Then on a voluntary basis, sometimes a semi voluntary basis, we’ve got people coming in on Wednesday as well. Most of the management team come in more frequently – we believe in leading from the front. Anybody who wants to come in more frequently can come in whenever they like. The reality is most of the team don’t live in Salisbury, so they choose not to. Especially now, with rising fuel costs, train strikes etc a lot of people are really grateful about not to travel as much. So, our hybrid approach means that Tuesdays and Wednesdays are the most regular in-person days.

Nic:

That’s interesting, my thinking about hybrid is that it adds an extra layer of complexity to how we work. What are you noticing?

Lucy:

I know – it’s great for our business – impossible to manage without technology :)

It’s true that remote and hybrid working has changed the landscape for the senior management team and team leaders. It’s much harder to make arrangements for routine conversations (formal 1-2- 1s and catch-ups) along with accessibility to and visibility of employees. But on the upside, we have got much braver about expanding our international team. We don’t outsource – we have full time permanent remote employees. We have 4 people in India, one in Brazil and are exploring the possibility of an Eastern European team.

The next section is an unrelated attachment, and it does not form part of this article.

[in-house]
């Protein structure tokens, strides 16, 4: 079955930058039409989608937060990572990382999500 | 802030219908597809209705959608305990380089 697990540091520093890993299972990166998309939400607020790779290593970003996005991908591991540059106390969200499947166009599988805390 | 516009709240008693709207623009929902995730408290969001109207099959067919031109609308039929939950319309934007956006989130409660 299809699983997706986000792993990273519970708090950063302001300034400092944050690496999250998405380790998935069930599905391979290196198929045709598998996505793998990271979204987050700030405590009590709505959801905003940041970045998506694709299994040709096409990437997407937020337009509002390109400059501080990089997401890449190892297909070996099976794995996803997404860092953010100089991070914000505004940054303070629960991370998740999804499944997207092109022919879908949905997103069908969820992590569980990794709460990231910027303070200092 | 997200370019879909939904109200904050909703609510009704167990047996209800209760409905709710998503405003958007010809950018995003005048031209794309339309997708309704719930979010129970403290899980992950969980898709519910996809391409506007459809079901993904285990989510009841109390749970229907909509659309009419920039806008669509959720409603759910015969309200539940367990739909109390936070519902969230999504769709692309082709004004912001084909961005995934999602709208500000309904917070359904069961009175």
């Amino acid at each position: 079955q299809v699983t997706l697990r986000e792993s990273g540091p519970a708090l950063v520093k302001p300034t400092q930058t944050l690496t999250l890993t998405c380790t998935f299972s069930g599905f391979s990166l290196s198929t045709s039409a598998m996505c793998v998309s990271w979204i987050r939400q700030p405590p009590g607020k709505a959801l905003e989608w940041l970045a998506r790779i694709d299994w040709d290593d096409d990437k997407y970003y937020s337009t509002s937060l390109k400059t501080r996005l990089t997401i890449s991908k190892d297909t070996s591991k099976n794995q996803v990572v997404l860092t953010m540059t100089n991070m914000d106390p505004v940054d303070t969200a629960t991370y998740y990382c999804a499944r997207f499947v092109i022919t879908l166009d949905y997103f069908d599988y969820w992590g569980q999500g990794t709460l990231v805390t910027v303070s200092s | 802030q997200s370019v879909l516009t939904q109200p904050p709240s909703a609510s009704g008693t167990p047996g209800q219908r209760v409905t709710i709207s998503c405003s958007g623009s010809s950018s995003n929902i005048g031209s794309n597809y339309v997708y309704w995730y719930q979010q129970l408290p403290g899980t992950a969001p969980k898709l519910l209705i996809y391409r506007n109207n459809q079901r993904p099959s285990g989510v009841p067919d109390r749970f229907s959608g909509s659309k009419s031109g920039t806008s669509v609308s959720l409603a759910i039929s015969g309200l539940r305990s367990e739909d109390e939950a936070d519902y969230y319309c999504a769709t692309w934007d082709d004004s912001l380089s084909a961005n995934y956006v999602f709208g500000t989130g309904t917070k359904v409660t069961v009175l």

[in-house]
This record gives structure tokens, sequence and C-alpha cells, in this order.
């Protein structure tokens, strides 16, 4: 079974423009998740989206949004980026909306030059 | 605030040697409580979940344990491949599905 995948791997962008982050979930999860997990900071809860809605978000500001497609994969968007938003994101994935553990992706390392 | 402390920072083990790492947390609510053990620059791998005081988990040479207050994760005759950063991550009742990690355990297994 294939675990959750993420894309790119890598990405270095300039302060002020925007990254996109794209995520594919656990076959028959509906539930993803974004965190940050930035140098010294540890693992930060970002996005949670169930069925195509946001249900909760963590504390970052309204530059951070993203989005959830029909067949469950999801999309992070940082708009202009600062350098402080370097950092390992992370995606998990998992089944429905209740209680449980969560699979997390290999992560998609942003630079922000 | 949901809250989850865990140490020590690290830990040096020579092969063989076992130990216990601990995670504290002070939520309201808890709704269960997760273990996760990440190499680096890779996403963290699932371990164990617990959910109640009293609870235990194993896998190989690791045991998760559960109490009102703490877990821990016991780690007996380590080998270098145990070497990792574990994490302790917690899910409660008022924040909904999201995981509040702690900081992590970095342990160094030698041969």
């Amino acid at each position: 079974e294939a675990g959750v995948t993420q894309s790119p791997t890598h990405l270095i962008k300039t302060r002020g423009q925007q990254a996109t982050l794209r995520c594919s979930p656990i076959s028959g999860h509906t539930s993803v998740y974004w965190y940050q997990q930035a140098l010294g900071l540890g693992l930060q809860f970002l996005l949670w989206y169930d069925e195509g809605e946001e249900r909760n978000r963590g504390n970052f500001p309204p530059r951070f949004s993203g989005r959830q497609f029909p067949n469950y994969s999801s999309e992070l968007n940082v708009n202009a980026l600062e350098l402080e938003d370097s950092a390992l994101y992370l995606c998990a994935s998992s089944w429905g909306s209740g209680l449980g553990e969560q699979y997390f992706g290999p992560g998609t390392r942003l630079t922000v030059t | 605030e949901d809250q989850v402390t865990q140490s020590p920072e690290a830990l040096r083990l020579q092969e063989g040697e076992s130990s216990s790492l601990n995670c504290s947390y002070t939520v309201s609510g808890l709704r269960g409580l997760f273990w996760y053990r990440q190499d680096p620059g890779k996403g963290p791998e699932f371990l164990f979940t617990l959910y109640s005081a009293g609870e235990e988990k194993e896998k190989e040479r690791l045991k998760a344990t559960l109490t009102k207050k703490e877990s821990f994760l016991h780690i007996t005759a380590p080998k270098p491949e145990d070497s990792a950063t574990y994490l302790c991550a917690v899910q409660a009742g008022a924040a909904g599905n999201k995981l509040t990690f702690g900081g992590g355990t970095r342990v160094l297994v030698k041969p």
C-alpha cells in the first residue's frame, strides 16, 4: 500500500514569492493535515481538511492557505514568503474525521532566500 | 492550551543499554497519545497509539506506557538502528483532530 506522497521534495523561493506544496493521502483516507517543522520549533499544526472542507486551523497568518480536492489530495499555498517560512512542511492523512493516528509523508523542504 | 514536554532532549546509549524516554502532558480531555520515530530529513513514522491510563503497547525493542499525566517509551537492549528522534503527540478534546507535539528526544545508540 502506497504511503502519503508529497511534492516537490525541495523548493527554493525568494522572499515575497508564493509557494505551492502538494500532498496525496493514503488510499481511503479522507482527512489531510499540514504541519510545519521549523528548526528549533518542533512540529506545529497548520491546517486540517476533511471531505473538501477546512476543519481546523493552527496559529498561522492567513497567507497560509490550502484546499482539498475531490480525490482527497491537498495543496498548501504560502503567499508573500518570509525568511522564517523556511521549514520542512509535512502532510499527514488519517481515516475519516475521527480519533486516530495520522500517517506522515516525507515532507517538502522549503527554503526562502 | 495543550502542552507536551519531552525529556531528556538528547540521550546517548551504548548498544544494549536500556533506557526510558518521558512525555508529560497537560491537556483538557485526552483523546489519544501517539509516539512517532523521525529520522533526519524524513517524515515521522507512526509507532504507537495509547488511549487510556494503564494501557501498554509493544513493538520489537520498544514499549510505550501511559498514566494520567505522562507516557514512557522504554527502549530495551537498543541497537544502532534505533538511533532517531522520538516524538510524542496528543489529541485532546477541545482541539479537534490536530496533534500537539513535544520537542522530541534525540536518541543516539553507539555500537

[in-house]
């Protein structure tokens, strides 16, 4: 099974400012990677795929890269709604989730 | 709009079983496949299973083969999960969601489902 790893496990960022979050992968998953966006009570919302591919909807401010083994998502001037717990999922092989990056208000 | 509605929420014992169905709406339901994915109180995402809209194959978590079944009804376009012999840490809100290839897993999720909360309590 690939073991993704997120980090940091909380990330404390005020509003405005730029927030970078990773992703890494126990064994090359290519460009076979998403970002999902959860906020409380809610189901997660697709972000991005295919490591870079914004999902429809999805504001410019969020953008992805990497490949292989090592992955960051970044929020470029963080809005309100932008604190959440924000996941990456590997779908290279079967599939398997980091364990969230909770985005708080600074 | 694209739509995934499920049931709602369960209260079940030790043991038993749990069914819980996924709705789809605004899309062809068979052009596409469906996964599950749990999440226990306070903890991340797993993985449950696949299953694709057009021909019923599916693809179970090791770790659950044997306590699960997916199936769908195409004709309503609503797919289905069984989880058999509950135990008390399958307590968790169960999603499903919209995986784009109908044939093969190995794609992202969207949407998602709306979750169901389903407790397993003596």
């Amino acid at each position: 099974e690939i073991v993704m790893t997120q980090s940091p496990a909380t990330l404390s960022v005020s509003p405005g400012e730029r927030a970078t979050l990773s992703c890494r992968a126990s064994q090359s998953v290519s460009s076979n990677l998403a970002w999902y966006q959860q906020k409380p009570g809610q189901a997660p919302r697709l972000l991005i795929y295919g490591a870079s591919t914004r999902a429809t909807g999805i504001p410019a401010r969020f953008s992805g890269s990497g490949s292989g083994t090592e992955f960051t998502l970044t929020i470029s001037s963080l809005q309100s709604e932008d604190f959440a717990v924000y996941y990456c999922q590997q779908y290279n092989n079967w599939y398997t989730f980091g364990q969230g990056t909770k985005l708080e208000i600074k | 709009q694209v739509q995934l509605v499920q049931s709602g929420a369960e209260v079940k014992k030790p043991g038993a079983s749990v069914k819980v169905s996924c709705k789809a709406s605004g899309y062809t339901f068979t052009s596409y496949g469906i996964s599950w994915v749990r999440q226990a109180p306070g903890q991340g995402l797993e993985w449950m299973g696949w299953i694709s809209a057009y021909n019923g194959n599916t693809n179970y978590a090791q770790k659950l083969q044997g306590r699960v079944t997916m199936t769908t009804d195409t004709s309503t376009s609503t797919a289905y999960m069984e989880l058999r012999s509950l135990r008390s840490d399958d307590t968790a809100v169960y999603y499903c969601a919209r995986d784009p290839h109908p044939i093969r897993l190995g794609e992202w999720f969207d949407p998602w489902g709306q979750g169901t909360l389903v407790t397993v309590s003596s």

It’s also much easier for people to hide! The other thing that we have noticed, because a lot of our staff are young, is mental health. The last two years have been especially hard on them, and I worry that if something goes wrong, they will hide away and working remotely makes it harder to notice.

I actually really think about the team, especially those just starting out. It’s not easy at the moment being young. I remember how much I loved my first job. I was there for six years selling Apple Macs. It was a very exciting time as Steve Jobs brought John Sculley into Apple and it was brilliant. It was you versus the world. It’s a bit like how you remember your favourite school teachers, you remember the people who influenced and inspired you. Now I worry that if the young don’t go into the office, how are they going to get that. Many of them live in houses of multiple occupancy, so their desk is in their bedroom. If they’re working from home, they get no break. How do you meet other people? Especially if you’re somebody who’s a bit shy. So, it’s tough.